Obviously, there’s a lot of risk involved if the ETL fails. Now, we’re going to manage all that automation for you. We’re going to put all the logs from your cloud compute platforms in a single place.
AG: What’s the benefit of that?
SC: The added benefit of that is we’re doing something intelligent to help classify what type of behavior is going on there. That way, you can see if something’s highly sensitive. For example, maybe they’re joining two tables together that are typically not sensitive because they joined a customer table with sales information. Now, they’re getting additional insight that now makes that query dangerous or potentially sensitive based on whatever criteria we set.
Immuta will now provide that type of information and manage the technology to do it. Also, we’ll let you export that to your existing SIEM solution. So, if you’re already using Splunk or some other tool to monitor this stuff, it’ll be easy for us just to drop in. Ultimately, the data will be correct because we’re spending a lot of engineering time to make sure all of these logs for these different systems match so we can analyze them.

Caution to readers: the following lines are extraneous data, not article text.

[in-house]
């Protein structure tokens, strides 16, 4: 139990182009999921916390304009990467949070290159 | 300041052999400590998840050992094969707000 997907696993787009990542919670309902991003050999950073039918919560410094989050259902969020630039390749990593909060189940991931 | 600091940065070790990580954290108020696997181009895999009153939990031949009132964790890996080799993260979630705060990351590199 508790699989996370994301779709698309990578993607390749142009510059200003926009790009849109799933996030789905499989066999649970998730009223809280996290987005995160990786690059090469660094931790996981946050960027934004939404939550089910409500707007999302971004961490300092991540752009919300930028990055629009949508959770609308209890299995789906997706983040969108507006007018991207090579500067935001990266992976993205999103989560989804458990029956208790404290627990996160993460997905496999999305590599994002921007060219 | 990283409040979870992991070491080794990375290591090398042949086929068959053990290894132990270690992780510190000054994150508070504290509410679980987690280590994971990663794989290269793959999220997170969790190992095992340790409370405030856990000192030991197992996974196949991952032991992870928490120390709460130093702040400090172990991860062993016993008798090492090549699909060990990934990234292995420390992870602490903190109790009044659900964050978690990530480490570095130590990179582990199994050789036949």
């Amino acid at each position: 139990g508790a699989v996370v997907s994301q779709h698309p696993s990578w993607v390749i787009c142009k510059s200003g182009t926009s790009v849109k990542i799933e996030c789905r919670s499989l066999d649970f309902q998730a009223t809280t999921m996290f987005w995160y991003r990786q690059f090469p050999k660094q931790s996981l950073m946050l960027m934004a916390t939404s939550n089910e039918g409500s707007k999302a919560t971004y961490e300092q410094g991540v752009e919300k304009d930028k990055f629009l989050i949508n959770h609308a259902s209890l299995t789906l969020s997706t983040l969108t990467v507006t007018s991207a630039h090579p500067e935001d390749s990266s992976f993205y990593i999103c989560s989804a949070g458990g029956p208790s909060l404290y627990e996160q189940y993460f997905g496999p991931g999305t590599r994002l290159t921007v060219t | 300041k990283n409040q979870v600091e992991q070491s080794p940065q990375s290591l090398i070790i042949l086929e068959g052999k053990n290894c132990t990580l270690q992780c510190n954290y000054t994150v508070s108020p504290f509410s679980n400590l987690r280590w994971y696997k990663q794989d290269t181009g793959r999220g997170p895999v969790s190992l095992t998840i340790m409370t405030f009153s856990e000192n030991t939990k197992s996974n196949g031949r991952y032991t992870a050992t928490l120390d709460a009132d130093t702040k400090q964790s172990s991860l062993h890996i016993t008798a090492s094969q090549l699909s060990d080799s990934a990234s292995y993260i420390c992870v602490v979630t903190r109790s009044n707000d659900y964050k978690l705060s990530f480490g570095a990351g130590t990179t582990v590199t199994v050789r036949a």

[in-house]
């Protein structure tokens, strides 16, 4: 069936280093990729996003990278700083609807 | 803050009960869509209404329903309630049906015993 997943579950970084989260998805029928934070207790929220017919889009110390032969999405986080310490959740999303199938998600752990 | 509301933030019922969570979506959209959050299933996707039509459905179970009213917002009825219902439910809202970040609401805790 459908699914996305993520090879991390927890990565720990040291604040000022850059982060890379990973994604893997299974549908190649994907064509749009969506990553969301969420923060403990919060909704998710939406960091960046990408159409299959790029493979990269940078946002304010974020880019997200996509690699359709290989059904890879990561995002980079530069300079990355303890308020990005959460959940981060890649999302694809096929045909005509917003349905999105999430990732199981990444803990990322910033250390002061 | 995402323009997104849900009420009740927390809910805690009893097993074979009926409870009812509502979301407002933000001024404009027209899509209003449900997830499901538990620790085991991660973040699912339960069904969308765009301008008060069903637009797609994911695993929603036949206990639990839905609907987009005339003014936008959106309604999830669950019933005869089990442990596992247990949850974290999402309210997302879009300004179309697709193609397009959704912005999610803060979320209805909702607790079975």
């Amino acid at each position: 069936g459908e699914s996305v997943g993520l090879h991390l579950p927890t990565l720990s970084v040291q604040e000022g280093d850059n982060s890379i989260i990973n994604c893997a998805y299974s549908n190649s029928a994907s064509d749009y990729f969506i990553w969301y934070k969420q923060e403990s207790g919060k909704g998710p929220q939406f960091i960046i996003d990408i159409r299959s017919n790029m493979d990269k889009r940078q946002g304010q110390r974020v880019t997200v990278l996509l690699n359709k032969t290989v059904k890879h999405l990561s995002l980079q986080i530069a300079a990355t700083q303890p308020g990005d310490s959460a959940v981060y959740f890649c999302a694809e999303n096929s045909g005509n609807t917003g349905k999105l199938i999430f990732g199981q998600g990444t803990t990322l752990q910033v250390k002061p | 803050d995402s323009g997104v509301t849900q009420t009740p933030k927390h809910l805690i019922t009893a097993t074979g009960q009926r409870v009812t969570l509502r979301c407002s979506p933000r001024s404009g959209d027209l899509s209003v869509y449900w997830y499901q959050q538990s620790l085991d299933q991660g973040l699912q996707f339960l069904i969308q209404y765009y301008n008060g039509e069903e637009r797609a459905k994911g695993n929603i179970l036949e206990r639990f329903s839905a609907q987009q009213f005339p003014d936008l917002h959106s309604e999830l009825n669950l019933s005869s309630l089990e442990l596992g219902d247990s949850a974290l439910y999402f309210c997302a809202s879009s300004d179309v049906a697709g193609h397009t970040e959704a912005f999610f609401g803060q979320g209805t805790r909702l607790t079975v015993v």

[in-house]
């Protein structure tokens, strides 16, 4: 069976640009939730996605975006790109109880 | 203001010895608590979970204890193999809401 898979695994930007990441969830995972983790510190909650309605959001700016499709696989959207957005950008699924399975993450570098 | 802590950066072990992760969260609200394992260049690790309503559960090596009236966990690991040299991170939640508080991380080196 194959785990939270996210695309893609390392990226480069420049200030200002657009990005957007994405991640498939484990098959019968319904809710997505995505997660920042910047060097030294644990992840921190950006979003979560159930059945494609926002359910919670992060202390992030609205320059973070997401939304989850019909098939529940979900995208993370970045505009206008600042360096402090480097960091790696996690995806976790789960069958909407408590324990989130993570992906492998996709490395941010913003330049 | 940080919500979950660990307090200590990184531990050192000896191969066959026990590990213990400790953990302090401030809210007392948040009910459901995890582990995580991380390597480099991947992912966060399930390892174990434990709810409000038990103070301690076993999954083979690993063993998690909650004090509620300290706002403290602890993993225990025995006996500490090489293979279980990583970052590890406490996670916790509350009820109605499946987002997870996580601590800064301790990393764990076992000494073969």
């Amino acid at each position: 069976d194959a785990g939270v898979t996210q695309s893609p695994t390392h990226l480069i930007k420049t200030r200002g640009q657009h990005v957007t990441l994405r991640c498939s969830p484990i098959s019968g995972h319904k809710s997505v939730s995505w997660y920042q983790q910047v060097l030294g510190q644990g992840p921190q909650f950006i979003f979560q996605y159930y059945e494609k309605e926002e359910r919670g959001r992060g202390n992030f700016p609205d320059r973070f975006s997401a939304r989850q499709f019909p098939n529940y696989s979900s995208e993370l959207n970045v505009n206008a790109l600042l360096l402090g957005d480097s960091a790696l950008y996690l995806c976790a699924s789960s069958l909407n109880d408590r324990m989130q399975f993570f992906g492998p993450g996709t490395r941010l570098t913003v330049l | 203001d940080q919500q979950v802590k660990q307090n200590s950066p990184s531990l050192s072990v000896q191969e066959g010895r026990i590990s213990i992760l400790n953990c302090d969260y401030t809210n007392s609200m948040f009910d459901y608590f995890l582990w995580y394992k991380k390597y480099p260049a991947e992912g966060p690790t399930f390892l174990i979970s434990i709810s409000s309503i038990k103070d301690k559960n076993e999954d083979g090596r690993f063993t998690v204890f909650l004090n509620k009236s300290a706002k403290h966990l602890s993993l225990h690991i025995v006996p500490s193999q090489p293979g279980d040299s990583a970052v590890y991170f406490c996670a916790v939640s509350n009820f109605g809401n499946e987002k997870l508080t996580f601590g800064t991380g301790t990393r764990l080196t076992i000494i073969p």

AG: Great, thank you for the breakdown. Finally, to switch gears a bit, you create a lot of content for Immuta, including things like marketplace demos and explainer videos for our YouTube page. Has your role as a Solutions Architect, guiding companies through implementations, helped you gain the skills necessary to make some of this content?
SC: I have a background in consulting. I worked for Cisco for three years and we did a lot of training and enablement for customers. Typically, if I get a lot of the same questions from different people, I’ll make a video to answer them in one place. The videos started as a tool to enable people to better understand Immuta quickly and easily.
Coming from a technical background, it’s easier to explain these ideas because we’re dealing with some challenging concepts. Security’s not always straightforward. It’s typically pretty complex, but if we can break it down into little chunks, I find that it’s a lot easier to consume.
AG: Well, thank you for not only your explainer videos but for helping us better understand the Solutions Architect role, as well as how Detect will help our customers.